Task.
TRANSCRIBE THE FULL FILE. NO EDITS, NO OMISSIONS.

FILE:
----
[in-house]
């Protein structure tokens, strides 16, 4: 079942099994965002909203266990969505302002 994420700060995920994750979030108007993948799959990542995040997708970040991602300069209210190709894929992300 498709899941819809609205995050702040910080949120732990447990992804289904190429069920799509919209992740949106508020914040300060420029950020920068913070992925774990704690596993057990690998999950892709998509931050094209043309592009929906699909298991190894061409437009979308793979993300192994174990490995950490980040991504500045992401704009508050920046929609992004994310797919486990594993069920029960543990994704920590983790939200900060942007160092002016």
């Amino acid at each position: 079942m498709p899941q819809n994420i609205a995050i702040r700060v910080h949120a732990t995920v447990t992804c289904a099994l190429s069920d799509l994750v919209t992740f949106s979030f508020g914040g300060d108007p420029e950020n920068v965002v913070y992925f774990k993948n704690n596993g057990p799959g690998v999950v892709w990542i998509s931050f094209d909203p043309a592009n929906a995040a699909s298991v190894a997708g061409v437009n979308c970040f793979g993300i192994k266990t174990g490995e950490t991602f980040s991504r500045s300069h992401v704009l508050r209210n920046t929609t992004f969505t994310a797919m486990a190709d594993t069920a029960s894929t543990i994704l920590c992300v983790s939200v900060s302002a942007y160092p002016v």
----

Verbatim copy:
[in-house]
């Protein structure tokens, strides 16, 4: 079942099994965002909203266990969505302002 994420700060995920994750979030108007993948799959990542995040997708970040991602300069209210190709894929992300 498709899941819809609205995050702040910080949120732990447990992804289904190429069920799509919209992740949106508020914040300060420029950020920068913070992925774990704690596993057990690998999950892709998509931050094209043309592009929906699909298991190894061409437009979308793979993300192994174990490995950490980040991504500045992401704009508050920046929609992004994310797919486990594993069920029960543990994704920590983790939200900060942007160092002016």
């Amino acid at each position: 079942m498709p899941q819809n994420i609205a995050i702040r700060v910080h949120a732990t995920v447990t992804c289904a099994l190429s069920d799509l994750v919209t992740f949106s979030f508020g914040g300060d108007p420029e950020n920068v965002v913070y992925f774990k993948n704690n596993g057990p799959g690998v999950v892709w990542i998509s931050f094209d909203p043309a592009n929906a995040a699909s298991v190894a997708g061409v437009n979308c970040f793979g993300i192994k266990t174990g490995e950490t991602f980040s991504r500045s300069h992401v704009l508050r209210n920046t929609t992004f969505t994310a797919m486990a190709d594993t069920a029960s894929t543990i994704l920590c992300v983790s939200v900060s302002a942007y160092p002016v």